As part of the Wellcome Trust funded project 'Science Fiction and the Medical Humanities', the BMJ Group journal Medical Humanities will be publishing a special issue.

We invite papers of broad interest to an international readership of medical humanities scholars and practising clinicians on the topic 'Science Fiction and the Medical Humanities'.

Science fiction is a fertile ground for the imagining of biomedical advances. Technologies such as cloning, prosthetics, and rejuvenation are frequently encountered in science-fiction stories. Science fiction also offers alternative ideals of health and wellbeing, and imagines new forms of disease and suffering. The special issue seeks papers that explore issues of health, illness, and medicine in science-fiction narratives within a variety of media (written word, graphic novel, theatre, dance, film and television, etc.).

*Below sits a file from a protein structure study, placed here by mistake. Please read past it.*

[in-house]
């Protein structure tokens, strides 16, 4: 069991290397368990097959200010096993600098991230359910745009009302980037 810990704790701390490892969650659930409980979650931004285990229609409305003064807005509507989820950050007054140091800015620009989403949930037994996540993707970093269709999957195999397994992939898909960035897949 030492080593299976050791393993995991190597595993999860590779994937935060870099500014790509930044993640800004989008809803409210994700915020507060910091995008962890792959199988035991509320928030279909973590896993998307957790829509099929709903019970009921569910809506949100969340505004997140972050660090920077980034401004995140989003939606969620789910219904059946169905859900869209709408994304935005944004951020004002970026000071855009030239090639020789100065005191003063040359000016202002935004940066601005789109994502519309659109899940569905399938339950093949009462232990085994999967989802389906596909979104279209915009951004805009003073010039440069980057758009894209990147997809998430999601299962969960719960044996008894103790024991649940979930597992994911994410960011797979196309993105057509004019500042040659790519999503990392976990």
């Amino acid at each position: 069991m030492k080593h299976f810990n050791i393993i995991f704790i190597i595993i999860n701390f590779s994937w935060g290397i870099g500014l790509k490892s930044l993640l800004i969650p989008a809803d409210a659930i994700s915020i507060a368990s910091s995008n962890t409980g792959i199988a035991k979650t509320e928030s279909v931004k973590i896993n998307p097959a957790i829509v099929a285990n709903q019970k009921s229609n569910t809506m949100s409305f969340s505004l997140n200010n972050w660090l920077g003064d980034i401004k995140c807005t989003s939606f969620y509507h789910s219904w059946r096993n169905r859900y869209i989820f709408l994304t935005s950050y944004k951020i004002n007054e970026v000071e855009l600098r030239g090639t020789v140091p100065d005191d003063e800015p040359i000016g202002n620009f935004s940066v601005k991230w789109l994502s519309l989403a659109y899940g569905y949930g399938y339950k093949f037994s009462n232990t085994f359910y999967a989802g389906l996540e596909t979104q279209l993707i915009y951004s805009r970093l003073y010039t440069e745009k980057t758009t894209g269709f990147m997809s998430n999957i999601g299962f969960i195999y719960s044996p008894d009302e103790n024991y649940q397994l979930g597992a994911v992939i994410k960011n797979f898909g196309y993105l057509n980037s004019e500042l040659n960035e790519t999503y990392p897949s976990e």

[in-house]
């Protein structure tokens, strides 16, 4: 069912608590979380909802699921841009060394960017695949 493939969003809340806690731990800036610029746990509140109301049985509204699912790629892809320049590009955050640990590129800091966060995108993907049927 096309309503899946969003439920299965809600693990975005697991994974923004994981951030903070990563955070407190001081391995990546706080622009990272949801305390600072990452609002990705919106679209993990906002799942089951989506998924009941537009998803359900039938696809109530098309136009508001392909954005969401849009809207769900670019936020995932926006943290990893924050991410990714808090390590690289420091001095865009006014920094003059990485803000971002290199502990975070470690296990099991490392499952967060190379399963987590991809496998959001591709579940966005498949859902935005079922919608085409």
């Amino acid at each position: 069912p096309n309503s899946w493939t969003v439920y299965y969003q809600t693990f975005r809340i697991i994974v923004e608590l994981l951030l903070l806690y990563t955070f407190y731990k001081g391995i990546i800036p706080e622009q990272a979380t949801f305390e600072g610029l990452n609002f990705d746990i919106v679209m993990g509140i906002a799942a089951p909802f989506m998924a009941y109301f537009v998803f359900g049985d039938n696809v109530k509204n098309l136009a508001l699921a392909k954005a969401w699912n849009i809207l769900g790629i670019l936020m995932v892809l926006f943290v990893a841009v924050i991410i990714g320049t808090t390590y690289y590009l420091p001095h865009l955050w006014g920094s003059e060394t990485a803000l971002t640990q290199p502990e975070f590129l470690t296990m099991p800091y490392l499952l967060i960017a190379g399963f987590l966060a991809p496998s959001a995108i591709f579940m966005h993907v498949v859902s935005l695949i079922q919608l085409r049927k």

We are also particularly interested in articles that explore the biomedical 'technoscientific imaginary': the culturally-embedded imagining of futures enabled by technoscientific innovation. We especially welcome papers that explore science-fiction tropes, motifs, and narratives within medical and health-related discourses, practices, and institutions. The question - how does the biomedical technoscientific imaginary permeate the everyday and expert worlds of modern medicine and healthcare? - may be a useful prompt for potential authors.

For further details on call and project

Twitter @scifimedhums

Texts and Contexts: The Cultural Legacies of Ada Lovelace

“That brain of mine is more than merely mortal; as time will show.”